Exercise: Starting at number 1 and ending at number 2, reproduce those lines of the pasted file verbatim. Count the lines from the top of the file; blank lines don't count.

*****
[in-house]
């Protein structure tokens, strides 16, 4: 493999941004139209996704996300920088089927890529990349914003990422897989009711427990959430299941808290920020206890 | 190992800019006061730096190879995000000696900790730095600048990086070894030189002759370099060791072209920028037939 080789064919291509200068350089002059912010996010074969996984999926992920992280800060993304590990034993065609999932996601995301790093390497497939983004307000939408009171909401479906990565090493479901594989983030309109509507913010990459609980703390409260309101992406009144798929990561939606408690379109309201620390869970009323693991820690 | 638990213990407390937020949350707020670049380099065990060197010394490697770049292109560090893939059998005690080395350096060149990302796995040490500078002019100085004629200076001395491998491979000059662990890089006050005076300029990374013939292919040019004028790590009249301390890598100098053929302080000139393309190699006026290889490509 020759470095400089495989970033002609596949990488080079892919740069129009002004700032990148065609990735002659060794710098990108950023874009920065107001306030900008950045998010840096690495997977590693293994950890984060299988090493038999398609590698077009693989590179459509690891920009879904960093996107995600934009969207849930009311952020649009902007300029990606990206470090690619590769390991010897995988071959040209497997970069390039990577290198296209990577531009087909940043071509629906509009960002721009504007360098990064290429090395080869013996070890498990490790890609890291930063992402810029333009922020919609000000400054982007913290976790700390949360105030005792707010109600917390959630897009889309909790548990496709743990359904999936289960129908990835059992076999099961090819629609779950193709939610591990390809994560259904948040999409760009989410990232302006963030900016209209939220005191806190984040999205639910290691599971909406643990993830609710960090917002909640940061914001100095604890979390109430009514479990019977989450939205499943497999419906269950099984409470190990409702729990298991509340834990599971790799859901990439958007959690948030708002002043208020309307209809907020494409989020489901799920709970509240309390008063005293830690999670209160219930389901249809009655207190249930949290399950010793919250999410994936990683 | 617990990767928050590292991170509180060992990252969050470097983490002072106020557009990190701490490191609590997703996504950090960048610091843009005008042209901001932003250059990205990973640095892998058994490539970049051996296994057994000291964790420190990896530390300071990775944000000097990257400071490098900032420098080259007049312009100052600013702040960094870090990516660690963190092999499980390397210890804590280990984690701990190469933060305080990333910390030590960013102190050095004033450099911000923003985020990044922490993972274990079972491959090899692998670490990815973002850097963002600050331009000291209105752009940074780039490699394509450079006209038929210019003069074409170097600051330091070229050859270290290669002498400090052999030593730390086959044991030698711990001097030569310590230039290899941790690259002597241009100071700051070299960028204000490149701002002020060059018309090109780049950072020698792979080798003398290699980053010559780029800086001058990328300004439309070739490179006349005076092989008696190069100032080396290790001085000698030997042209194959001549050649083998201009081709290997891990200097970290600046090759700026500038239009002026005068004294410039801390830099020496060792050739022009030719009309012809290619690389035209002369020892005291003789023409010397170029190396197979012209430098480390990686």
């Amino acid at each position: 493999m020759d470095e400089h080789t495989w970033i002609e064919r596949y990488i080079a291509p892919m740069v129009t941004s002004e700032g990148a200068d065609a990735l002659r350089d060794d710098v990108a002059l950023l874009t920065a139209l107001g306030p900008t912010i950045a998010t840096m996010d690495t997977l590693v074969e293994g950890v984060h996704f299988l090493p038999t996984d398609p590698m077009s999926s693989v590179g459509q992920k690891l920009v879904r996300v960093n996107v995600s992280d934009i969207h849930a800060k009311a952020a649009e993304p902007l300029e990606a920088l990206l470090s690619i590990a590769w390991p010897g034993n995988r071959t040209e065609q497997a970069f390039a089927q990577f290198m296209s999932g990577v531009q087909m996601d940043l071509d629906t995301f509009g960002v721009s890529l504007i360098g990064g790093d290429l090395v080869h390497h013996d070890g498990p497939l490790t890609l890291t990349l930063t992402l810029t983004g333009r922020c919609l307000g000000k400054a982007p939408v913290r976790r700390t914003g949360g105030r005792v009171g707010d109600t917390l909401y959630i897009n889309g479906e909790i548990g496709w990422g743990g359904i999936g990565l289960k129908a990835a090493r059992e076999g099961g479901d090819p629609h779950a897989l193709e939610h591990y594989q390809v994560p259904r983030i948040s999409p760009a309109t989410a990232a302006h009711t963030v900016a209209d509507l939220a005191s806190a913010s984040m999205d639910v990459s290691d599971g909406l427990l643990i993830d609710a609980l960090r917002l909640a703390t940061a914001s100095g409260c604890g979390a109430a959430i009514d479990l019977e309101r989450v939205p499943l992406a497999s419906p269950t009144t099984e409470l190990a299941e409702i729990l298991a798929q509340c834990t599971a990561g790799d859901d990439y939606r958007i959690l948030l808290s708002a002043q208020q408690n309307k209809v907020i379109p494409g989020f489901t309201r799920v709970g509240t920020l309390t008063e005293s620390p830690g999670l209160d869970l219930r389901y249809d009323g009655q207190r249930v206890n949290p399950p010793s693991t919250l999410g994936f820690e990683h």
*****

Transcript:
[in-house]
């Protein structure tokens, strides 16, 4: 493999941004139209996704996300920088089927890529990349914003990422897989009711427990959430299941808290920020206890 | 190992800019006061730096190879995000000696900790730095600048990086070894030189002759370099060791072209920028037939 080789064919291509200068350089002059912010996010074969996984999926992920992280800060993304590990034993065609999932996601995301790093390497497939983004307000939408009171909401479906990565090493479901594989983030309109509507913010990459609980703390409260309101992406009144798929990561939606408690379109309201620390869970009323693991820690 | 638990213990407390937020949350707020670049380099065990060197010394490697770049292109560090893939059998005690080395350096060149990302796995040490500078002019100085004629200076001395491998491979000059662990890089006050005076300029990374013939292919040019004028790590009249301390890598100098053929302080000139393309190699006026290889490509 020759470095400089495989970033002609596949990488080079892919740069129009002004700032990148065609990735002659060794710098990108950023874009920065107001306030900008950045998010840096690495997977590693293994950890984060299988090493038999398609590698077009693989590179459509690891920009879904960093996107995600934009969207849930009311952020649009902007300029990606990206470090690619590769390991010897995988071959040209497997970069390039990577290198296209990577531009087909940043071509629906509009960002721009504007360098990064290429090395080869013996070890498990490790890609890291930063992402810029333009922020919609000000400054982007913290976790700390949360105030005792707010109600917390959630897009889309909790548990496709743990359904999936289960129908990835059992076999099961090819629609779950193709939610591990390809994560259904948040999409760009989410990232302006963030900016209209939220005191806190984040999205639910290691599971909406643990993830609710960090917002909640940061914001100095604890979390109430009514479990019977989450939205499943497999419906269950099984409470190990409702729990298991509340834990599971790799859901990439958007959690948030708002002043208020309307209809907020494409989020489901799920709970509240309390008063005293830690999670209160219930389901249809009655207190249930949290399950010793919250999410994936990683 | 617990990767928050590292991170509180060992990252969050470097983490002072106020557009990190701490490191609590997703996504950090960048610091843009005008042209901001932003250059990205990973640095892998058994490539970049051996296994057994000291964790420190990896530390300071990775944000000097990257400071490098900032420098080259007049312009100052600013702040960094870090990516660690963190092999499980390397210890804590280990984690701990190469933060305080990333910390030590960013102190050095004033450099911000923003985020990044922490993972274990079972491959090899692998670490990815973002850097963002600050331009000291209105752009940074780039490699394509450079006209038929210019003069074409170097600051330091070229050859270290290669002498400090052999030593730390086959044991030698711990001097030569310590230039290899941790690259002597241009100071700051070299960028204000490149701002002020060059018309090109780049950072020698792979080798003398290699980053010559780029800086001058990328300004439309070739490179006349005076092989008696190069100032080396290790001085000698030997042209194959001549050649083998201009081709290997891990200097970290600046090759700026500038239009002026005068004294410039801390830099020496060792050739022009030719009309012809290619690389035209002369020892005291003789023409010397170029190396197979012209430098480390990686």